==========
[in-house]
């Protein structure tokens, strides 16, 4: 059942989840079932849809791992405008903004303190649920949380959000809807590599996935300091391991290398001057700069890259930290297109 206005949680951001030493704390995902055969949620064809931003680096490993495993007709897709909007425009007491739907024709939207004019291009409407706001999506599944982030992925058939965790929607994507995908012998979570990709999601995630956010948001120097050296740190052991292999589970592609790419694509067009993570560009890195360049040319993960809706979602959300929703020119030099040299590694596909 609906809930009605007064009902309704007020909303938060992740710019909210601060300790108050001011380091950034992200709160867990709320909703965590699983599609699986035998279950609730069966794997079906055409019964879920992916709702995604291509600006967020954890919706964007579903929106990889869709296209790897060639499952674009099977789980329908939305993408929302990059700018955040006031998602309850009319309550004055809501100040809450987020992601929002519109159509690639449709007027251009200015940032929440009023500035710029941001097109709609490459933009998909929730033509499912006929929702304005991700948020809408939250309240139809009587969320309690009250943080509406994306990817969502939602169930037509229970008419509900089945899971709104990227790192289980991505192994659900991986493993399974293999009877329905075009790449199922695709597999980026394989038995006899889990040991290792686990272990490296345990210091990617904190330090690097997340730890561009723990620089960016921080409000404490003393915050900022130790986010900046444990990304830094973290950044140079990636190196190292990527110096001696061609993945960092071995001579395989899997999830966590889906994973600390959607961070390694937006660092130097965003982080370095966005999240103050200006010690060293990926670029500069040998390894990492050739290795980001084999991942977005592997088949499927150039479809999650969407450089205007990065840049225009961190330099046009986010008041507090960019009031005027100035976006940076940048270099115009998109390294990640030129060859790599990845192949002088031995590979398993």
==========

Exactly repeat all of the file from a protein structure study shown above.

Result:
[in-house]
């Protein structure tokens, strides 16, 4: 059942989840079932849809791992405008903004303190649920949380959000809807590599996935300091391991290398001057700069890259930290297109 206005949680951001030493704390995902055969949620064809931003680096490993495993007709897709909007425009007491739907024709939207004019291009409407706001999506599944982030992925058939965790929607994507995908012998979570990709999601995630956010948001120097050296740190052991292999589970592609790419694509067009993570560009890195360049040319993960809706979602959300929703020119030099040299590694596909 609906809930009605007064009902309704007020909303938060992740710019909210601060300790108050001011380091950034992200709160867990709320909703965590699983599609699986035998279950609730069966794997079906055409019964879920992916709702995604291509600006967020954890919706964007579903929106990889869709296209790897060639499952674009099977789980329908939305993408929302990059700018955040006031998602309850009319309550004055809501100040809450987020992601929002519109159509690639449709007027251009200015940032929440009023500035710029941001097109709609490459933009998909929730033509499912006929929702304005991700948020809408939250309240139809009587969320309690009250943080509406994306990817969502939602169930037509229970008419509900089945899971709104990227790192289980991505192994659900991986493993399974293999009877329905075009790449199922695709597999980026394989038995006899889990040991290792686990272990490296345990210091990617904190330090690097997340730890561009723990620089960016921080409000404490003393915050900022130790986010900046444990990304830094973290950044140079990636190196190292990527110096001696061609993945960092071995001579395989899997999830966590889906994973600390959607961070390694937006660092130097965003982080370095966005999240103050200006010690060293990926670029500069040998390894990492050739290795980001084999991942977005592997088949499927150039479809999650969407450089205007990065840049225009961190330099046009986010008041507090960019009031005027100035976006940076940048270099115009998109390294990640030129060859790599990845192949002088031995590979398993």